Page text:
The sun had just dipped below the tree line. The thick, humid summer air was turning to a pleasant, slight coolness that takes the edge off the day’s hottest heat. Cousins were bouncing and running through the trees and scattered lawn chairs in my uncle’s yard. Chatter and laughter flitted through the air much like butterflies do with more than a few exaggerated fish stories and exchanges about mischief among the kids. And the food. Oh the food! The charred, smokey burgers and sweet, savory baked beans piled high on everyone’s plates. Juicy watermelon finished off the meal time with that just-right mix of watery sweetness. More than one seed spitting contest followed. Everyone did their own thing until my PaPaw took his seat with sweet tea in hand in that old, woven lawn chair. Even now, nearly thirty years later, I can still see his broad smile and glinting eyes that smirked more than his curving lips. I can still hear his soft chuckle. I wasn’t the only one.
You see, when my PaPaw sat down, stories were sure to follow. And every one of us knew it. Just about every family member, even the littlins’, gathered in close to hear him retell scaring the daylights out of his kids decades earlier, beating his boys in golf just the day before, or catching a cooler full of fish on the last family beach trip. He just had a way. However he said it, he just said it better. Sons listened. Daughters and daughters’-in-laws cooed. Grandkids giggled. All of us found ourselves mesmerized. We were home. Home right at his feet. Listening.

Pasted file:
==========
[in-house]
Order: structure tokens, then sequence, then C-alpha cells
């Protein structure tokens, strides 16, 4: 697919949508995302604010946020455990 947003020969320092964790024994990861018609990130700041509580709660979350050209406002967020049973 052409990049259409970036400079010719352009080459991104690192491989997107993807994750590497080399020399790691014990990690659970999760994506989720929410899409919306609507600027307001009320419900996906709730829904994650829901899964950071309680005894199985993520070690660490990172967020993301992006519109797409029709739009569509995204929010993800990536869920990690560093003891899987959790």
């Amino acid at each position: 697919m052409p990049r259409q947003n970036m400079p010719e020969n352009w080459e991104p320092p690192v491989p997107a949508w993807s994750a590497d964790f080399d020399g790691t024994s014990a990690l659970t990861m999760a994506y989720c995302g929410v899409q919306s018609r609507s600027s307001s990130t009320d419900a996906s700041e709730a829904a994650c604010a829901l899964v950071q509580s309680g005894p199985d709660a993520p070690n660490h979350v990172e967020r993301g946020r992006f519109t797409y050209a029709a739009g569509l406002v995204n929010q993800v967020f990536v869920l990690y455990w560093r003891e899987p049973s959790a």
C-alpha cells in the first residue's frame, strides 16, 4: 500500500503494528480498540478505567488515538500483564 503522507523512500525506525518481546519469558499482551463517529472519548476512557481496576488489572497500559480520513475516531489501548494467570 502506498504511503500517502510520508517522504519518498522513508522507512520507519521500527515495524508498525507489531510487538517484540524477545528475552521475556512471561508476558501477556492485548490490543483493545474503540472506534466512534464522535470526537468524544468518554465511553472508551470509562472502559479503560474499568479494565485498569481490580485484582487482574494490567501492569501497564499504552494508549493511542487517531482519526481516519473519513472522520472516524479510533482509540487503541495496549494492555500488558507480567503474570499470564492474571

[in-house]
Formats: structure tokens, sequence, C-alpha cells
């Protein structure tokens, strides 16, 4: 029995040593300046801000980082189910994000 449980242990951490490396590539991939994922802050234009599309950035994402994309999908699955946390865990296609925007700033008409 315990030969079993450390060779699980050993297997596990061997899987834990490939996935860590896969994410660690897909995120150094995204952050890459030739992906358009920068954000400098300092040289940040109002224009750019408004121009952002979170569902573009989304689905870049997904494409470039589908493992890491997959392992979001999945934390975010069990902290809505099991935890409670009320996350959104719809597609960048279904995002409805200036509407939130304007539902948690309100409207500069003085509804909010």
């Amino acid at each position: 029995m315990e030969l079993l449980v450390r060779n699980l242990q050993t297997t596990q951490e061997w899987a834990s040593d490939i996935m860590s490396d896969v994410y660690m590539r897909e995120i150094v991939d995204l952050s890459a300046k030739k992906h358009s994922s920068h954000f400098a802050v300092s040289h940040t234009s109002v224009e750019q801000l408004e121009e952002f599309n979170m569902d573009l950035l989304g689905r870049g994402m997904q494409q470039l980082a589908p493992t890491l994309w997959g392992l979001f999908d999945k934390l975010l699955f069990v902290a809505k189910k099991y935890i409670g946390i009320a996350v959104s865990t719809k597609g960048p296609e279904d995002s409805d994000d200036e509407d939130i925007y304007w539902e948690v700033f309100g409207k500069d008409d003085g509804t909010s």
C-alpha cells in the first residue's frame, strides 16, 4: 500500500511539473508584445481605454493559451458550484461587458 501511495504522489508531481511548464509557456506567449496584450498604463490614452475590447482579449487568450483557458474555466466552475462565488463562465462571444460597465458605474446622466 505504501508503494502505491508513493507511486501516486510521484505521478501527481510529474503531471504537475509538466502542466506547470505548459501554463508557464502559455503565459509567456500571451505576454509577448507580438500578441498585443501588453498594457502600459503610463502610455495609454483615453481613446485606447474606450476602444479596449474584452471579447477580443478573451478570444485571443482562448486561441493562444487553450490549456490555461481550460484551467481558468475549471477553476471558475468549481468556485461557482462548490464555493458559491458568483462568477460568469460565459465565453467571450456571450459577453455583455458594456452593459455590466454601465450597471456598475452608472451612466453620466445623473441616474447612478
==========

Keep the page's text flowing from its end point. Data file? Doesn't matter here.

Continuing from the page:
I’ll never forget some of those stories. I can still hear him tell us about sneaking quietly around the back of the house, switching off the power, and slowly slipping into the living room where his wife and kids had gathered to figure out what happened to the power. At the point in his account where he screamed and everyone else scattered, I laughed and laughed and laughed. I could listen to him tell that story over and over.
My PaPaw was a Christian. I’m so grateful for that. To me, that means in part one day I’ll get to hear him rattle off stories again. It also reminds me, one day, I’ll get to sit and listen at Another’s feet. Just like Mary did.
38 Now as they went on their way, Jesus entered a village. And a woman named Martha welcomed him into her house. 39 And she had a sister called Mary, who sat at the Lord’s feet and listened to his teaching.
Luke 10:38-39 (ESV)
That’s part of what makes our memories, relationships, and joys so powerful. They are echos of the real thing. They allude to the greater story. They hint at a greater reunion. One day, for believers in Jesus, every good gift we’ve been given here will be perfected there. And the even greater hope for others among us—those who may not have as many fond memories, relationships, or joys—is that they can anticipate the stories of the Savior sitting at his feet with an unmatched eagerness.
Summer’s just around the corner. Sweet tea and a warm grill too. Laughter. Fish stories. I’m looking forward to it. I’ll remember my PaPaw. Again. And when I do, I’ll also look ahead to that other reunion.
Now, would you please pass the sweet tea?